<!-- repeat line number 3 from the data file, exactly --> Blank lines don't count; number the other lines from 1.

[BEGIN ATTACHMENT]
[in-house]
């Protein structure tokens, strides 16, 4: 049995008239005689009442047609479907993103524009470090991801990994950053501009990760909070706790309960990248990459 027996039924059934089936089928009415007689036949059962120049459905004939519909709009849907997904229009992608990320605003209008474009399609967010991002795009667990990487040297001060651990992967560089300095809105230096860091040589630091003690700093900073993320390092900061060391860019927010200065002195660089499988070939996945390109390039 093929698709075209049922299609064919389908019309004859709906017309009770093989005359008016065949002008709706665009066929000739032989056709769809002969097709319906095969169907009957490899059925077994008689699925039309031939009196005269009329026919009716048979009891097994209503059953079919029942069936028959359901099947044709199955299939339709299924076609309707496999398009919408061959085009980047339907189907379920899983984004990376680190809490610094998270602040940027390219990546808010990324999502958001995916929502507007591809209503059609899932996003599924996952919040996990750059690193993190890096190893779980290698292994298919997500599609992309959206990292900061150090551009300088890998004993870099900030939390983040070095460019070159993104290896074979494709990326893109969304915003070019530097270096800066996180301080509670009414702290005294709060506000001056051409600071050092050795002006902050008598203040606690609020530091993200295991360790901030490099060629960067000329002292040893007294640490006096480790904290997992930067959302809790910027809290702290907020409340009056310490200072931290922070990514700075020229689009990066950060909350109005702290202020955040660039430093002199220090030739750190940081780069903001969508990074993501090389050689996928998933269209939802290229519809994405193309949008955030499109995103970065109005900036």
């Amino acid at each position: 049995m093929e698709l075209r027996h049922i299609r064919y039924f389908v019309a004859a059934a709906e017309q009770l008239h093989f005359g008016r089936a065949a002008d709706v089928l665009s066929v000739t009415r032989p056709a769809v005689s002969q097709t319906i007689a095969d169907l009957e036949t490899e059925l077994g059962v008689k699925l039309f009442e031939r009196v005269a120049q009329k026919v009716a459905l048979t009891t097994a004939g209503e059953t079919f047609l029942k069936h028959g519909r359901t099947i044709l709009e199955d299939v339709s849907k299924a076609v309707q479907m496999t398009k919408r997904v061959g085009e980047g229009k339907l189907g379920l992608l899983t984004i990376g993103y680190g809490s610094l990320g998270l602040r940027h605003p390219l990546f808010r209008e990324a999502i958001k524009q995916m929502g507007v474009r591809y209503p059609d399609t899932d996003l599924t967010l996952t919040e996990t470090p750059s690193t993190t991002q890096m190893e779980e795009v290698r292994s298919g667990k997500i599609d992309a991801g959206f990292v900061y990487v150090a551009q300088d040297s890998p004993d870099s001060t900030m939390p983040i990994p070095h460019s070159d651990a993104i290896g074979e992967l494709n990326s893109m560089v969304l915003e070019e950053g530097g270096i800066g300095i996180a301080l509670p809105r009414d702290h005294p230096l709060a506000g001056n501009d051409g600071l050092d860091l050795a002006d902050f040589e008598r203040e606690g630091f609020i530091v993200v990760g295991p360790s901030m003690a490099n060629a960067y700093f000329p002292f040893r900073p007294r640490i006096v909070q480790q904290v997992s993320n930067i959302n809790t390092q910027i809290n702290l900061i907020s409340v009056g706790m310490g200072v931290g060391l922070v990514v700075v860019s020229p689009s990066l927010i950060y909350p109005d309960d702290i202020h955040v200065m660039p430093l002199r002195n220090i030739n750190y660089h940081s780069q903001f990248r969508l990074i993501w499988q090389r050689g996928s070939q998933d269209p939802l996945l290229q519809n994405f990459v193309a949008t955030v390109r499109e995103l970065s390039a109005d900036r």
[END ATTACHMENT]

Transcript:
């Amino acid at each position: 049995m093929e698709l075209r027996h049922i299609r064919y039924f389908v019309a004859a059934a709906e017309q009770l008239h093989f005359g008016r089936a065949a002008d709706v089928l665009s066929v000739t009415r032989p056709a769809v005689s002969q097709t319906i007689a095969d169907l009957e036949t490899e059925l077994g059962v008689k699925l039309f009442e031939r009196v005269a120049q009329k026919v009716a459905l048979t009891t097994a004939g209503e059953t079919f047609l029942k069936h028959g519909r359901t099947i044709l709009e199955d299939v339709s849907k299924a076609v309707q479907m496999t398009k919408r997904v061959g085009e980047g229009k339907l189907g379920l992608l899983t984004i990376g993103y680190g809490s610094l990320g998270l602040r940027h605003p390219l990546f808010r209008e990324a999502i958001k524009q995916m929502g507007v474009r591809y209503p059609d399609t899932d996003l599924t967010l996952t919040e996990t470090p750059s690193t993190t991002q890096m190893e779980e795009v290698r292994s298919g667990k997500i599609d992309a991801g959206f990292v900061y990487v150090a551009q300088d040297s890998p004993d870099s001060t900030m939390p983040i990994p070095h460019s070159d651990a993104i290896g074979e992967l494709n990326s893109m560089v969304l915003e070019e950053g530097g270096i800066g300095i996180a301080l509670p809105r009414d702290h005294p230096l709060a506000g001056n501009d051409g600071l050092d860091l050795a002006d902050f040589e008598r203040e606690g630091f609020i530091v993200v990760g295991p360790s901030m003690a490099n060629a960067y700093f000329p002292f040893r900073p007294r640490i006096v909070q480790q904290v997992s993320n930067i959302n809790t390092q910027i809290n702290l900061i907020s409340v009056g706790m310490g200072v931290g060391l922070v990514v700075v860019s020229p689009s990066l927010i950060y909350p109005d309960d702290i202020h955040v200065m660039p430093l002199r002195n220090i030739n750190y660089h940081s780069q903001f990248r969508l990074i993501w499988q090389r050689g996928s070939q998933d269209p939802l996945l290229q519809n994405f990459v193309a949008t955030v390109r499109e995103l970065s390039a109005d900036r």